By the time the first turbo engines were made, a single fuel injector had replaced the carburetor in some cars, with output at 99 horsepower and 121 pound-feet.

Turbo I: the first-ever Chrysler turbo engine for cars

Chrysler produced its first-ever factory-made turbocharged engine for the 1984 Dodge Daytona; it would reach other cars later. The Daytona, the second American front-drive turbo car ever, had a 2.2 liter four-cylinder, producing 142 net horsepower at 5,600 rpm and 160 lb-ft of torque at 3,200 rpm. That might not seem like much, but consider the day; the Mitsubishi 3-liter V6 turned in around the same numbers, and the standard 2.2 liter four-cylinder only made around 100 horsepower and 130 pound-feet of torque (rounded). Fuel economy was superior to the V6 and competitive with the base four-cylinder.

For this first engine, Chrysler used Garrett Research’s T-3 turbocharger unit, which had a built in, mechanically controlled wastegate* and could reach 7.2 psi of boost. The wastegate acted on the difference between throttle body vacuum and compressor output, bypassing the turbine when pressure got too high. The housing itself was iron, though the turbine was aluminum; the bearings were lubricated by oil under pressure. To prevent heat loss, the turbocharger was mounted as close as possible to the exhaust manifold.

2.2 turbo in 1984 Chrysler Laser

* The “wastegate” diverts part of the exhaust stream into the turbocharger housing, where it spins a turbine around; another part of the turbine pushes air into the engine. It is essentially an exhaust-powered fan which, by packing more air into each cylinder, effectively enlarges the cylinder, allowing a four-cylinder to have six-cylinder-like output when needed. It may seem as though, if you’re pumping six cylinders’ worth of air into the engine, that you may as well just have a six-cylinder; but when extra power is not needed, the wastegate lets all the exhaust through instead of diverting it, and the engine runs with its actual size. In some cases, e.g. the modern Fiat 1.4 liter “FIRE” engine or the new 1.3 liter “GSE” engine, the turbocharger can double the power of the engine when power is needed—while the engine runs on a trickle of fuel at other times.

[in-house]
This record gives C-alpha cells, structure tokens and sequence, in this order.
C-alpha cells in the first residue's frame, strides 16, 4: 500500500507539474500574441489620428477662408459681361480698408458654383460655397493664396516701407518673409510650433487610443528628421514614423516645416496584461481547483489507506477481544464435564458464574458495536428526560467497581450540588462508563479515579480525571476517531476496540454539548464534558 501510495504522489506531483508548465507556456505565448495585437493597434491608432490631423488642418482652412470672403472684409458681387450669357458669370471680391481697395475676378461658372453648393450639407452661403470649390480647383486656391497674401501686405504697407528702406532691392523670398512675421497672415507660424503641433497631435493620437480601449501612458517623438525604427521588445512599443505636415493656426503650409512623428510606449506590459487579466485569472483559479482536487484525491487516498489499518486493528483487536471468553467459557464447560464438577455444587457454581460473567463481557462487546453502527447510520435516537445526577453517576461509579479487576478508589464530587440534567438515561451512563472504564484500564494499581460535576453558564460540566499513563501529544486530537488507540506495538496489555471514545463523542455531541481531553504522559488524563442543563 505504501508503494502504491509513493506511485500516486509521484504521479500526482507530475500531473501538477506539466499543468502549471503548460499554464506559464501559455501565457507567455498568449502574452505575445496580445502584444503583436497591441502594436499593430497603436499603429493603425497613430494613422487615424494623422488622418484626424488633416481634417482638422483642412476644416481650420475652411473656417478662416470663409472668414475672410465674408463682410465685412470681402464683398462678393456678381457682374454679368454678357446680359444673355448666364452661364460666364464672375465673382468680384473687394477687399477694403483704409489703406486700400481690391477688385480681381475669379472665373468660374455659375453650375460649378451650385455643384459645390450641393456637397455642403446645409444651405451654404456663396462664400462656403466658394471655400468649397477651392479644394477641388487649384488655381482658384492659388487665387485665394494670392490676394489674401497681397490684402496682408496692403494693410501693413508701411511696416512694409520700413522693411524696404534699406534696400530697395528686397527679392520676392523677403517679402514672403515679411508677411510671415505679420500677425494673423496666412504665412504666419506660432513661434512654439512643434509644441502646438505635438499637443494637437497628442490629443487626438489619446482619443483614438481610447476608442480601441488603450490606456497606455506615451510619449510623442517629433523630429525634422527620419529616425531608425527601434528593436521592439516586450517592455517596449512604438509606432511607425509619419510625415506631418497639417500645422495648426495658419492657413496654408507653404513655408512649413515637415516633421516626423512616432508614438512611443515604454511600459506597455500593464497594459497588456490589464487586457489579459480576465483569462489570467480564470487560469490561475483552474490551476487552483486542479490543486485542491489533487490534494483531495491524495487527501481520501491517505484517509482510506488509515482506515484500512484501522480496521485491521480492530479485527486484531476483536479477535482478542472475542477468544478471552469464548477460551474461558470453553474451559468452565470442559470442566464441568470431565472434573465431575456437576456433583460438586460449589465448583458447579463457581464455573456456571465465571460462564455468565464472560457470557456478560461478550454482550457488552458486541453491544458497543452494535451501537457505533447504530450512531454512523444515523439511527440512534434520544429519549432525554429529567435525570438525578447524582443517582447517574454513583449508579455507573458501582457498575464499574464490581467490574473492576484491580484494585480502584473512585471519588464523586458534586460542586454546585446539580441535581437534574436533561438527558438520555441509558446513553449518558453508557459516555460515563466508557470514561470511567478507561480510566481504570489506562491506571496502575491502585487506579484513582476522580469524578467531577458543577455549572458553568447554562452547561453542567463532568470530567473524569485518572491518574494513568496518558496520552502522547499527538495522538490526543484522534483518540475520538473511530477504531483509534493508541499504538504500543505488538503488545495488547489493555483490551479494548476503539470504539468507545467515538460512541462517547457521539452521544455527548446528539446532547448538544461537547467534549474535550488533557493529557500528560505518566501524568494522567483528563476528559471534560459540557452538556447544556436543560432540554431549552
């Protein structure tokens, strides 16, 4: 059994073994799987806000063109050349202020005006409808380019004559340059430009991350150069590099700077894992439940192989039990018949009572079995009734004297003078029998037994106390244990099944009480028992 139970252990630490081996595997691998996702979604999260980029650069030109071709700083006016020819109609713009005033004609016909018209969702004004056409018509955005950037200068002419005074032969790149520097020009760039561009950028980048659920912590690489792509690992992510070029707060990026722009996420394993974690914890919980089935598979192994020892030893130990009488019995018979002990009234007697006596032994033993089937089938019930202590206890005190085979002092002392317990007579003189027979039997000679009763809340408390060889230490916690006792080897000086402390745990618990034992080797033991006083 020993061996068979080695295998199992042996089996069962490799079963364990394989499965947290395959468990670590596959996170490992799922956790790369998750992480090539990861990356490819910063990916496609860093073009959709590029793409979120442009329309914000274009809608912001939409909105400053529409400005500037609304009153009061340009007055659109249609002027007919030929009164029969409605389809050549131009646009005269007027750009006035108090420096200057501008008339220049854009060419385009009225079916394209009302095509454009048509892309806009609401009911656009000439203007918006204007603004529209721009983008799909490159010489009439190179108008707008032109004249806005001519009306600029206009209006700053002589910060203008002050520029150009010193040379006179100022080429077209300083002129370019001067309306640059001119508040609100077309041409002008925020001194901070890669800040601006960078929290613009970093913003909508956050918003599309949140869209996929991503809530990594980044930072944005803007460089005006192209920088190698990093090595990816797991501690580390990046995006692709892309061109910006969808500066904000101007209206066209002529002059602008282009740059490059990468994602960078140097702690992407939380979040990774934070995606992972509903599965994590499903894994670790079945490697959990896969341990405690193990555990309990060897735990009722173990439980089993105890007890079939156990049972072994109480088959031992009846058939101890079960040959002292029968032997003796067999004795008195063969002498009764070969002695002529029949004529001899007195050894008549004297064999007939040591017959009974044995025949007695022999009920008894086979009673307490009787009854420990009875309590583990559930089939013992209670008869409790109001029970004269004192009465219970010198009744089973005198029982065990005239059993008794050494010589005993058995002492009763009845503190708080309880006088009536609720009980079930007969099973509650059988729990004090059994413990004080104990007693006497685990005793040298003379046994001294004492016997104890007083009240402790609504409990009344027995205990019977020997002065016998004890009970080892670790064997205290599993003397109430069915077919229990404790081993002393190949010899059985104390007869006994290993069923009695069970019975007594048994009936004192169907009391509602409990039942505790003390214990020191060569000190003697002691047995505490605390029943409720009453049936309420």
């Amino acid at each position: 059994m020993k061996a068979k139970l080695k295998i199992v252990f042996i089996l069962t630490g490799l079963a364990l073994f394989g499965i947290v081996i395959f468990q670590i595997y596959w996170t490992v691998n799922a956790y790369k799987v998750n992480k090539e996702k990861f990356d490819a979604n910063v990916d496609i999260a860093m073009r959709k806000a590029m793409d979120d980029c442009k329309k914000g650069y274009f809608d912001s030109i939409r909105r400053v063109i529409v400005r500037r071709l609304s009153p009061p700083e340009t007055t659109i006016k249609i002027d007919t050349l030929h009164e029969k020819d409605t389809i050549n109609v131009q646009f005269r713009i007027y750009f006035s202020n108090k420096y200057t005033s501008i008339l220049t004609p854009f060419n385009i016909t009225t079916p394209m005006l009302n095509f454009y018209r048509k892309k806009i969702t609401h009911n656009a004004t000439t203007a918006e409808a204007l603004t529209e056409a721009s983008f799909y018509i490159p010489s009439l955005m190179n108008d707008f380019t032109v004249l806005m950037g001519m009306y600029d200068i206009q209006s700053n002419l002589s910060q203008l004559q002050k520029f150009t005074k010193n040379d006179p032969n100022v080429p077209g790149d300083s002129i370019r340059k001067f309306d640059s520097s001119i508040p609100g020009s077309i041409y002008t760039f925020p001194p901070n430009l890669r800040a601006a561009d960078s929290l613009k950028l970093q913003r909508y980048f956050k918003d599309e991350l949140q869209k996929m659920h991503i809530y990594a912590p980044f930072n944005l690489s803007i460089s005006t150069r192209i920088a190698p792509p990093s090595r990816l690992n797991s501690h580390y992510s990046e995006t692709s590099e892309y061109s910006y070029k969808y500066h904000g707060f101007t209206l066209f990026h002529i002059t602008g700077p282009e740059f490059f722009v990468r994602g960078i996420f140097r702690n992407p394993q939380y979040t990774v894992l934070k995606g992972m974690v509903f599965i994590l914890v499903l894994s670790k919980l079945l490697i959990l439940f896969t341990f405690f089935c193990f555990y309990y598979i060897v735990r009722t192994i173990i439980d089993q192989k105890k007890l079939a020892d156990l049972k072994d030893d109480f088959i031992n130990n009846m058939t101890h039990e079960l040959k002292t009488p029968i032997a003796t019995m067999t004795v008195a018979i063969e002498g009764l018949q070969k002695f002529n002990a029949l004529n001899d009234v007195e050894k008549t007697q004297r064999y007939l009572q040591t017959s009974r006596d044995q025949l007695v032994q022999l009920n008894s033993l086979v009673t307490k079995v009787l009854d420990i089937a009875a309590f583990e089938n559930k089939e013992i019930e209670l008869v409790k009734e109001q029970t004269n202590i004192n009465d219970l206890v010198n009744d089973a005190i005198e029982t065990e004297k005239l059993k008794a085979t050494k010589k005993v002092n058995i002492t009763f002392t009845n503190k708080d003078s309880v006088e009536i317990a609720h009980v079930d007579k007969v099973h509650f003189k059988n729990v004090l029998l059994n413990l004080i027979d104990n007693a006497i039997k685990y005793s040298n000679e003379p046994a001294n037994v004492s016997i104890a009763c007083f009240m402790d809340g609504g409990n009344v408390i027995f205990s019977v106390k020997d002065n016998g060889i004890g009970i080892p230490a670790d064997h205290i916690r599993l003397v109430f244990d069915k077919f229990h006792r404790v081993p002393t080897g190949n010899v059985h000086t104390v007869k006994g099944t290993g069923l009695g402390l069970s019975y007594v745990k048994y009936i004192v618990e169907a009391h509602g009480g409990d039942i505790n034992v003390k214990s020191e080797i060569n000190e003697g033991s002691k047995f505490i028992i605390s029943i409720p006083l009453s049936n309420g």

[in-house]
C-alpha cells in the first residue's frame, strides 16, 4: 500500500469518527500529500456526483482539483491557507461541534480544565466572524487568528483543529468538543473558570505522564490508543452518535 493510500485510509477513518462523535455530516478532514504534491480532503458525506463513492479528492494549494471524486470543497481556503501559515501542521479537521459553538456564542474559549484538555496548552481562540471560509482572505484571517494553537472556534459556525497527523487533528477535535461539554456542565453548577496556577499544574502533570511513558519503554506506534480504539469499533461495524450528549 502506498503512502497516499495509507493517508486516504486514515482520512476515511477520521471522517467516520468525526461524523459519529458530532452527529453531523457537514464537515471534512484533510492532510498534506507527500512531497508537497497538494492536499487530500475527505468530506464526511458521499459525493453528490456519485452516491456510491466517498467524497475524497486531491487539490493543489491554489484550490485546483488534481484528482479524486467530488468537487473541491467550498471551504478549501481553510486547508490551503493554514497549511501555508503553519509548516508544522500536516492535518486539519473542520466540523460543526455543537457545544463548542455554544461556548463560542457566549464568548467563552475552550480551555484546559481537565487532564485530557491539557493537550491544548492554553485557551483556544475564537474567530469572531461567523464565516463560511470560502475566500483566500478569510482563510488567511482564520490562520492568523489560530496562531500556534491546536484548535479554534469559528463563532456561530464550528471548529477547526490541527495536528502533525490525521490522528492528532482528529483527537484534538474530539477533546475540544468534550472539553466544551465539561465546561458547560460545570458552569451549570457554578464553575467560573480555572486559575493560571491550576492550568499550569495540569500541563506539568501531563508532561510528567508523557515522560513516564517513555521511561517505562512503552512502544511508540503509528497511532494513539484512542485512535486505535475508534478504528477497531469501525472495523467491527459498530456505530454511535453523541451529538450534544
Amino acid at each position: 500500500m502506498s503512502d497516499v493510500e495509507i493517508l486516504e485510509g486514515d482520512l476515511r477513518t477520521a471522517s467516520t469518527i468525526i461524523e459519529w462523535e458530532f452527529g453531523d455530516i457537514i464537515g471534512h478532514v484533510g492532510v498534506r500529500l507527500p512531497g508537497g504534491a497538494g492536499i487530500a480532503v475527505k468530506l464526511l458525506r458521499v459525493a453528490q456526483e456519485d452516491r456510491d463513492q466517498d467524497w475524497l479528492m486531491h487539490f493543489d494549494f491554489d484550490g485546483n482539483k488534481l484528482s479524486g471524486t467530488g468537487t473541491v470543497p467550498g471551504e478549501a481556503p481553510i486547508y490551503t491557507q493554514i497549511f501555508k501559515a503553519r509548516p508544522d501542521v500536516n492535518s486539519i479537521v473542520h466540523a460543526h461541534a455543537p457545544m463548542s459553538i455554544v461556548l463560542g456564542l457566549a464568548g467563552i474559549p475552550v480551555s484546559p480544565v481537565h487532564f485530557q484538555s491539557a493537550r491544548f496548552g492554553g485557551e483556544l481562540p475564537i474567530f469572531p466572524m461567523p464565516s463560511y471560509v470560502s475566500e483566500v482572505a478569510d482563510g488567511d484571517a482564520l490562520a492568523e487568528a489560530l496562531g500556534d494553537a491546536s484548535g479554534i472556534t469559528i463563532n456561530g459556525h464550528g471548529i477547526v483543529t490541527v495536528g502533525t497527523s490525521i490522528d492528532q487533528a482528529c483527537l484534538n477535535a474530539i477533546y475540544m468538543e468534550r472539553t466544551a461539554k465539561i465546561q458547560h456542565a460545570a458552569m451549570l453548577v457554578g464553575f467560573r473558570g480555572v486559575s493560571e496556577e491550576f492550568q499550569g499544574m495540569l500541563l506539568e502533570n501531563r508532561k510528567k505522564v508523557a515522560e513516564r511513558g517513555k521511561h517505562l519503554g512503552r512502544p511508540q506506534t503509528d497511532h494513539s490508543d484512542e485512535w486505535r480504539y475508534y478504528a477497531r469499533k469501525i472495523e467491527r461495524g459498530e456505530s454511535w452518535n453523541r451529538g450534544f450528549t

Chrysler did not just toss a turbocharger onto a standard engine. Again at Pete Hagenbuch’s insistence, they built in a detonation (knock) sensor so if people used lower-octane fuel, it would not destroy the engine; when the computer saw detonation, it dialed back on the ignition timing. (Pete had to fight to get premium fuel approved for the engine at all; it did make a substantial impact on power output.) The fuel injection system, engineered and made by Chrysler at its space-electronics plant in Huntsville, Alabama, had far higher fuel pressure than past systems, leading to fuel leaks in early cars as they got older. Transmission choices were the A-525 manual transmission and the three-speed automatic.